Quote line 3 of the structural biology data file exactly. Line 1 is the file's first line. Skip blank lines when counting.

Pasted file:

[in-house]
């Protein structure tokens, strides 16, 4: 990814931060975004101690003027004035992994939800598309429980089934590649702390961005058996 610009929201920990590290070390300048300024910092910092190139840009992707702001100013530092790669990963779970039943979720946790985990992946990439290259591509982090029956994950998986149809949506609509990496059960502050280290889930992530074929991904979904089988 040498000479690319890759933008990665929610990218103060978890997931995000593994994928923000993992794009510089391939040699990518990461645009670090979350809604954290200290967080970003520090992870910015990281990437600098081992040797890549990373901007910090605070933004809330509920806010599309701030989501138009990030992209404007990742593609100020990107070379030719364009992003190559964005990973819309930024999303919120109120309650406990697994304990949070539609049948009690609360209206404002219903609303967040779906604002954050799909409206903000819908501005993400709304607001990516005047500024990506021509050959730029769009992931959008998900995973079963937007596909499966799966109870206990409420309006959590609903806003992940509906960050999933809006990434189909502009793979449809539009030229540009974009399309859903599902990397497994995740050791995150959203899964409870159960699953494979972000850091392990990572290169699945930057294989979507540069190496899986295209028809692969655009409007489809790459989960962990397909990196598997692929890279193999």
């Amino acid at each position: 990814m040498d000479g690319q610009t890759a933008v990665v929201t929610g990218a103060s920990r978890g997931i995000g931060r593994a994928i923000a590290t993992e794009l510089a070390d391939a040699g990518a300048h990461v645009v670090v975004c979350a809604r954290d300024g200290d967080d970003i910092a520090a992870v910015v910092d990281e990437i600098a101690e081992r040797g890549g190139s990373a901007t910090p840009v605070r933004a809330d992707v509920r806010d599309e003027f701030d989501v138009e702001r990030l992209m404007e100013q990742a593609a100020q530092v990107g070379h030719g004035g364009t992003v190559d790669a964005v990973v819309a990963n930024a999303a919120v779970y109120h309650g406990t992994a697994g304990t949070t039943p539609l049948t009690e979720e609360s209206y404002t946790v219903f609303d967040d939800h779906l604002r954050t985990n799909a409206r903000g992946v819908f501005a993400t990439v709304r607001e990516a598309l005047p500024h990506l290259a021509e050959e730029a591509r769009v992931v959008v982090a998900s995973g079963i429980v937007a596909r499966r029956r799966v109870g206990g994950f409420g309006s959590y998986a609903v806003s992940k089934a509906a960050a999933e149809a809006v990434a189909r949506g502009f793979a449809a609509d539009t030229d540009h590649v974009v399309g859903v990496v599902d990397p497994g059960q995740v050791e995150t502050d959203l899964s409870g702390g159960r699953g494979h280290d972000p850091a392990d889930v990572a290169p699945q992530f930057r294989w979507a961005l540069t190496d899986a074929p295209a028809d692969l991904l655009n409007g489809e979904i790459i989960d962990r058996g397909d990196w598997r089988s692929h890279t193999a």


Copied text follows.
């Amino acid at each position: 990814m040498d000479g690319q610009t890759a933008v990665v929201t929610g990218a103060s920990r978890g997931i995000g931060r593994a994928i923000a590290t993992e794009l510089a070390d391939a040699g990518a300048h990461v645009v670090v975004c979350a809604r954290d300024g200290d967080d970003i910092a520090a992870v910015v910092d990281e990437i600098a101690e081992r040797g890549g190139s990373a901007t910090p840009v605070r933004a809330d992707v509920r806010d599309e003027f701030d989501v138009e702001r990030l992209m404007e100013q990742a593609a100020q530092v990107g070379h030719g004035g364009t992003v190559d790669a964005v990973v819309a990963n930024a999303a919120v779970y109120h309650g406990t992994a697994g304990t949070t039943p539609l049948t009690e979720e609360s209206y404002t946790v219903f609303d967040d939800h779906l604002r954050t985990n799909a409206r903000g992946v819908f501005a993400t990439v709304r607001e990516a598309l005047p500024h990506l290259a021509e050959e730029a591509r769009v992931v959008v982090a998900s995973g079963i429980v937007a596909r499966r029956r799966v109870g206990g994950f409420g309006s959590y998986a609903v806003s992940k089934a509906a960050a999933e149809a809006v990434a189909r949506g502009f793979a449809a609509d539009t030229d540009h590649v974009v399309g859903v990496v599902d990397p497994g059960q995740v050791e995150t502050d959203l899964s409870g702390g159960r699953g494979h280290d972000p850091a392990d889930v990572a290169p699945q992530f930057r294989w979507a961005l540069t190496d899986a074929p295209a028809d692969l991904l655009n409007g489809e979904i790459i989960d962990r058996g397909d990196w598997r089988s692929h890279t193999a």